Atlantis, which employs around 8,000 persons, yesterday said no department had been spared the “temporary lay-offs” announced at the weekend. A spokesperson said: “The lay-offs affect every department. As business levels begin to increase team members will be called back to work. We have no further comments.”
Karen Carey, Atlantis’ senior vice-president of human resources, in a March 21, 2020, letter, said: “Due to the recent announcement by the Government of the Commonwealth of The Bahamas and the economic impact of COVID-19, some of our operations have been further impacted.
“As a result of this, your position will be affected. Commencing today, you will be temporarily laid off for a period of four weeks. We understand the bearing this will have on you during this period, and you are assured of our commitment to support you as we navigate through these uncertain times.”
Baha Mar, meanwhile, appeared to offer impacted associates more than Atlantis. Graeme Davis, the Cable Beach resort’s president, said it would pay full-time employees 40 percent of their base pay for 90 days from March 26, 2020.
He added that Baha Mar, which employs more than 5,000 staff, would also continue to pay staff insurance premiums on health, life, accidental death and dismemberment coverage. All Baha Mar employees were urged to contact the National Insurance Board (NIB) to determine their eligibility for the new $10m temporary unemployment benefit.
“As the global community grapples with the effects of the COVID-19 pandemic, the safety and well-being of our staff, partners, guests and the Bahamian citizens are our top priority and, as such, we have made the difficult decision to temporarily suspend operations until further notice beginning March 25 at 3pm. At which time we will undergo a temporary lay-off of all non-essential staff,” Mr Davis wrote.
“The weeks ahead are sure to be trying, but we look forward with hope and anticipation to a time when we will welcome our guests and associates back to our property for the spectacular experiences we are known for around the world.”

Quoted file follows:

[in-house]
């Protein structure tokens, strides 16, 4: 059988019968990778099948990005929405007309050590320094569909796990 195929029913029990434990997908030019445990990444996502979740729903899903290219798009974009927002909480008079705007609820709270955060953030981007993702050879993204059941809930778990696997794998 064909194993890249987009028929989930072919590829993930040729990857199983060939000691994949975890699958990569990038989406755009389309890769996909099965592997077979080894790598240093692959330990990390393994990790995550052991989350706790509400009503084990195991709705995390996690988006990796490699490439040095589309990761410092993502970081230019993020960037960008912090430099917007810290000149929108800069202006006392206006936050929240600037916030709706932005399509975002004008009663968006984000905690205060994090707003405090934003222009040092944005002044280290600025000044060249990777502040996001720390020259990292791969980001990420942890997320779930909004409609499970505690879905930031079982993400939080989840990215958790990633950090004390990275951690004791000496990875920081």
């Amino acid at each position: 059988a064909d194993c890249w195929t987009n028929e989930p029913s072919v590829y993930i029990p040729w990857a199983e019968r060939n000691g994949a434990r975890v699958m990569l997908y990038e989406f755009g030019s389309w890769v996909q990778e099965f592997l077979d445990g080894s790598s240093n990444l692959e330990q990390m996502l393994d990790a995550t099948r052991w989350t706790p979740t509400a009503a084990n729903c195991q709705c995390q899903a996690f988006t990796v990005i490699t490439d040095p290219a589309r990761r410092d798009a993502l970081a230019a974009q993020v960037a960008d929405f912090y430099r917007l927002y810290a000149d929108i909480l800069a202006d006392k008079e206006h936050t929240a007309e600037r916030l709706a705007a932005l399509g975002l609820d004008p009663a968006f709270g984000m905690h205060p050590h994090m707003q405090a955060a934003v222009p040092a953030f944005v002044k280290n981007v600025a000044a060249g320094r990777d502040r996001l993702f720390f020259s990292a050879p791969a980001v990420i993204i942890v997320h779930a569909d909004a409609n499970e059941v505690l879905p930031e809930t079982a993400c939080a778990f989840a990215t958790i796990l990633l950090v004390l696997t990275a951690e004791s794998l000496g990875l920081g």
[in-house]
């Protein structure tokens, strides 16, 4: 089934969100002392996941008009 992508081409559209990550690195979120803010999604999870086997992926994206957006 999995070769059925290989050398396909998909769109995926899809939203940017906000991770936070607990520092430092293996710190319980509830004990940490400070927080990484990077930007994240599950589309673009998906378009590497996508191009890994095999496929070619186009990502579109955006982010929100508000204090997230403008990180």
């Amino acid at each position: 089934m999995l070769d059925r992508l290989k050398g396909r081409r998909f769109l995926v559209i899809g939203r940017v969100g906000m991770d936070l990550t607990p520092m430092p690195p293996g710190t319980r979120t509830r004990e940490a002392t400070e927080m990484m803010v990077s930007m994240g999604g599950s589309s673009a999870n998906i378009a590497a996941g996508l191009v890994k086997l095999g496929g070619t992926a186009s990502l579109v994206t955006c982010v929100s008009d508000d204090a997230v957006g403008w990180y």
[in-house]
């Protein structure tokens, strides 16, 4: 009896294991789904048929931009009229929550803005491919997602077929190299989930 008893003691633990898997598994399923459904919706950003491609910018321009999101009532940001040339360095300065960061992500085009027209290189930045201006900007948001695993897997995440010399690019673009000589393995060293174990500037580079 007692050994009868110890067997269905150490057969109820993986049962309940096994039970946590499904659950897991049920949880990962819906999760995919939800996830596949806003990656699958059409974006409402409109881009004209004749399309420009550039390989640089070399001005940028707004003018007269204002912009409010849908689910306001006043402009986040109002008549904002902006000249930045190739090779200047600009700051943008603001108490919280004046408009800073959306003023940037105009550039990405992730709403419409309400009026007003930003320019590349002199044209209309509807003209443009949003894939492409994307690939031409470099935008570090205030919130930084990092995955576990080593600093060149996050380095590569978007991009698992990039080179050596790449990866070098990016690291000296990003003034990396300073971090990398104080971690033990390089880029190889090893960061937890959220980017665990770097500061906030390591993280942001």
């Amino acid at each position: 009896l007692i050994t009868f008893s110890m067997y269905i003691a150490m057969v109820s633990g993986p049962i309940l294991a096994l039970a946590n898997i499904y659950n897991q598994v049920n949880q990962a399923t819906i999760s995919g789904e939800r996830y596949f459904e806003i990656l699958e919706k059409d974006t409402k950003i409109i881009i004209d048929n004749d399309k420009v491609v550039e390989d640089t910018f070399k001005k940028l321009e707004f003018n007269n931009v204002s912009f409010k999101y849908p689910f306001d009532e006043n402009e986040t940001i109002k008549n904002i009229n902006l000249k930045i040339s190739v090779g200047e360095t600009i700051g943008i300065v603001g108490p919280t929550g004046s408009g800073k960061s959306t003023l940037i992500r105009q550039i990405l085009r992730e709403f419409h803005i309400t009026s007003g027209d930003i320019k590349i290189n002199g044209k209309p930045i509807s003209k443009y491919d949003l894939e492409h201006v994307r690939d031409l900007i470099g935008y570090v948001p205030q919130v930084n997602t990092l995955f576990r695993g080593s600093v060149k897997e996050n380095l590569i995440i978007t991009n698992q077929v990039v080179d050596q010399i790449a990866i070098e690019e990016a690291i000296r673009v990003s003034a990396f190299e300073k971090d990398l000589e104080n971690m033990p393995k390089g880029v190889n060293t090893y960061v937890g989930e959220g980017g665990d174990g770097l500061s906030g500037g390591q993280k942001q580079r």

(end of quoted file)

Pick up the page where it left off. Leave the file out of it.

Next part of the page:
Robert Sands, Baha Mar’s senior vice-president of external and government affairs, yesterday declined to say much beyond the contents of Mr Davies’ note to staff. “Our staff numbers are sizeable, very sizeable, and everything’s a work in motion because the shutdown is not until March 25 at 3pm,” he said.
The COVID-19 pandemic has wiped out the Easter holiday that traditionally signals the peak winter tourism season’s end, which is when hotels traditionally make the bulk of their profits that carry them through the rest of the year.
With peak season profits dramatically reduced, and no guests meaning no income or need for hotels, owners of major Bahamas-based resorts have reacted immediately to stem the financial bleeding and stave off their own woes by drastically cutting costs - labour expenses being one of the biggest items.
With the COVID-19 crisis still playing out across the world, the global travel and tourism industry - including The Bahamas - could be feeling the shutdown’s effects for some months to come, with the Thanksgiving and Christmas season looking like the earliest when normalcy will return.
“We don’t know how long this will be, and how impactful this will be, at this time,” Mr Sands added. “It’s still very early. I don’t even want to begin to make any assessments at this point in time. Nobody knows. The focus of all hotels right now is the safety of guests, staff and associates, and then we will pay attention to the other hurricane when we ramp up and get back to work.”